In Part III, it was mentioned that special economic zones are instruments to jump-start or boost a country’s competitiveness, to raise it at world class standards. Here, Part IV, discussion is on the role of the public sector, the government, in the task.
The legal, regulatory, and institutional policy frameworks applicable include the Philippine Development Plan 2011-2016, Special Economic Zones, Philippine Foreign Investments Act, and Public-Private Partnerships. The Philippine Development Plan 2011-2016, for instance, outlines the results framework for national competitiveness in which the goal is a globally-competitive and innovative industry and services sector contributing to inclusive growth and employment generation, among which strengthening special economic zones is a strategy.
In the global competitiveness ranking for 2014, the Philippines moved up by seven points from 2013, however, there remain persistent issues that continue to keep the country from finally emerging as one with a developed economy. For example, in 2014, the top five most problematic factors for doing business in the country were
- Inadequate supply of infrastructure
- Tax regulations
- Inefficient government bureaucracy
- Tax rates
One notices that the above are factors from the government side. Take no. 2 (inadequate supply of infrastructure). The SEZ is a fine example of the truth behind the adage ‘no man is an island’ in that although it is an enclave from the rest of the community, it needs infrastructure support from that community which is represented by it’s Local Government Unit. In the case of JHSEZ, for instance, critical infrastructure systems needed to enable it to operate as planned would include reliable electricity and water supply, telecommunications that comply with international quality standards, roads, market linkages, and sewage lines and facilities. If the SEZ was to build and manage all of these, where is the incentive in investing and operating a SEZ? The country might as well scrap it’s SEZ and Foreign Investments Acts. Moreover, with the SEZ being a place where growth policies are pilot tested, it is the LGU’s role, the challenge it faces, to link the zone to the rest of the community, the nation, in tandem with the national government, and the world. In essence, selling a brand.
How will the LGU do that? First, it has to step away from a traditional mindset and practices that don’t work. For instance, in the realm of economic policies and financial instruments. Raising the competitiveness level of, say, Baguio City (with it, JHSEZ), folks at City Hall need to overcome reliance on just it’s annual allocation from the national coffer (or, the Internal Revenue Allotment) and as it’s mandate via the LGU Code think up modern ways, so to speak, of raising capital.
If only public officials and officers do that, they will find that there simply would be no more time to think up ways to one up the other. In this case, the BCDA one upping it’s investor-partner. The headaches that BCDA gave to the developer of JHSEZ since the start of their partnership in 1996 had been costly and wasteful in terms of people’s money and resources. If these had been instead spent on strengthening the JHSEZ, as it is national government’s mandate on itself, the Camp would’ve been by now achieved it’s goal of a world class tourist destination.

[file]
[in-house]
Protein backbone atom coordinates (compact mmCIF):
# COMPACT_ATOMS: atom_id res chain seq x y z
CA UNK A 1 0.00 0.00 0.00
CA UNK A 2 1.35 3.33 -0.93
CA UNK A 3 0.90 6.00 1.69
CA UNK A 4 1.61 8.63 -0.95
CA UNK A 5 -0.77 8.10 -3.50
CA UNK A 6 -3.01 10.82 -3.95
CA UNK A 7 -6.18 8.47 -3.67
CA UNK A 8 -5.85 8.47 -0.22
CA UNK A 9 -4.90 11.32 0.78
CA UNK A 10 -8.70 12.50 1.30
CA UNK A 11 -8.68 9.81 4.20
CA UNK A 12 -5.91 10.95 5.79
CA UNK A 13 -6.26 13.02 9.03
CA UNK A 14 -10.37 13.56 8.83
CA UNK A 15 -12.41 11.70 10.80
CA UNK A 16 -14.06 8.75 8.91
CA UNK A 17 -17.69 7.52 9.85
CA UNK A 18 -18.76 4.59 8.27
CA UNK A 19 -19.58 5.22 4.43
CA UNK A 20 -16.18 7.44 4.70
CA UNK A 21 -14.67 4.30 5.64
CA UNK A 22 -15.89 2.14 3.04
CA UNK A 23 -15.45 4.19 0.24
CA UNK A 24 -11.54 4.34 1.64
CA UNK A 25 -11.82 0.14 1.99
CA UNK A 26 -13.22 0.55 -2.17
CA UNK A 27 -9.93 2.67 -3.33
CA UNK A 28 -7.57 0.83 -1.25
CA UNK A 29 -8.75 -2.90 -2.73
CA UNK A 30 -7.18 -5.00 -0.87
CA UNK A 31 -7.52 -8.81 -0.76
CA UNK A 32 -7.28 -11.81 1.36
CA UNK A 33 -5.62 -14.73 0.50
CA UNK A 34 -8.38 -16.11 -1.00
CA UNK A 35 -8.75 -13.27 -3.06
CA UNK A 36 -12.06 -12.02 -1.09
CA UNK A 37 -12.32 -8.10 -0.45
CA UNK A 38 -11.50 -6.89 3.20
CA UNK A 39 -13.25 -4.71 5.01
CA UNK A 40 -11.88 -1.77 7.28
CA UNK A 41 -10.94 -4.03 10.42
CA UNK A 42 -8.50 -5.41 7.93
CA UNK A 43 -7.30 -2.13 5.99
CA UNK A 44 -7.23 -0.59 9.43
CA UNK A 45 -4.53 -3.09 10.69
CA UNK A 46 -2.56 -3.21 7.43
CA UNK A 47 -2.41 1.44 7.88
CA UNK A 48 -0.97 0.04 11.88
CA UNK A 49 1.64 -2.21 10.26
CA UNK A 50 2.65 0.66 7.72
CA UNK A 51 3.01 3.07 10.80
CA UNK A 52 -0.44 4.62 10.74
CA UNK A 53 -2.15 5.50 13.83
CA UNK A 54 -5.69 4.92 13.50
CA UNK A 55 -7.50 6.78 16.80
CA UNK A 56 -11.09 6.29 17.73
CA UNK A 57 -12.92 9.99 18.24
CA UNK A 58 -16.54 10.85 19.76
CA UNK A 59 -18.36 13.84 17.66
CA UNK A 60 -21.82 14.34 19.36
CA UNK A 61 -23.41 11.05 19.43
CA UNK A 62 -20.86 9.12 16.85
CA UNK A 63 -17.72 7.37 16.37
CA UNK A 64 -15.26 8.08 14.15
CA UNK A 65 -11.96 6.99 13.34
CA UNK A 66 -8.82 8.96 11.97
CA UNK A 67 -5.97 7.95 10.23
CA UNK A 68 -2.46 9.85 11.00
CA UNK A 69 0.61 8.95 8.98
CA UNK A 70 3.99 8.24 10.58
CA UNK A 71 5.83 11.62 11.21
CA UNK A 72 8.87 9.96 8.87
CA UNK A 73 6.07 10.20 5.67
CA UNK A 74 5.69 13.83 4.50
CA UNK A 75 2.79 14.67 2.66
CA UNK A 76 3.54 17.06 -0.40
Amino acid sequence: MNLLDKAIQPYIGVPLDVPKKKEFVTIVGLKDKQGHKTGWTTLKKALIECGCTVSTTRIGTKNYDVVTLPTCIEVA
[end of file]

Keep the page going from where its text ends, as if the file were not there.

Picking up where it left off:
Also it is a shame that locals especially those with vested interest in the Camp have remained silent in the course of this debacle and as such showed themselves as opportunists. The Golf Club, for instance. Who is the Club? Are not they – locals – the Club, at least as partly owning it? Having followed this news topic, I had long expected these locals to be the first to bang on the court’s door and make a case for government to leave them in joyful enjoyment of the golfing sport and Sunday buffets, free from the drawn out political push and pull. The Club is a candidate of the Guinness Record as probably the only golf club in the world which if it happens is forcibly taken over by national government, and with it violation of individuals’ liberties and rights (i.e. freedom to pursue and practice hobbies or past-times, forced eviction from a property that was essentially put up via individual owners’ monies and with the forced eviction absence of private property compensation plan from government, to name a few).
This year will see the ASEAN Economic Integration hence the ASEAN Economic Community coming to fruition. Among this Community’s objectives is a highly competitive economic region. This implies that localities need to align themselves to that objective. Doing so entails critical reforms, specifically, in line with preparations for the APEC Structural Reform Ministerial Meeting in September this year, on behind-the border barriers, or structural policy impediments (that) have become the more important obstacle to economic integration. (These) barriers may come in the form of poor infrastructure, unclear property rights, complex licensing procedures, weak enforcement of contracts, excessive regulation of some industries, or an inadequate legal framework for competition. (The) structural reform will open new opportunities for the private sector, especially for the small and medium enterprises, to take advantage of the gains that the economic integration can provide for local and international businesses. The government, national and local, leads the way in these reforms, mindful that in no way will investor harassment and individual rights violations produce results that are in line with the desired economic objectives relative to SEZs. Beyond SEZs, government cannot claim to be a real reformer and peace maker when it reforms one and doesn’t the other or makes peace with one and snubs the other.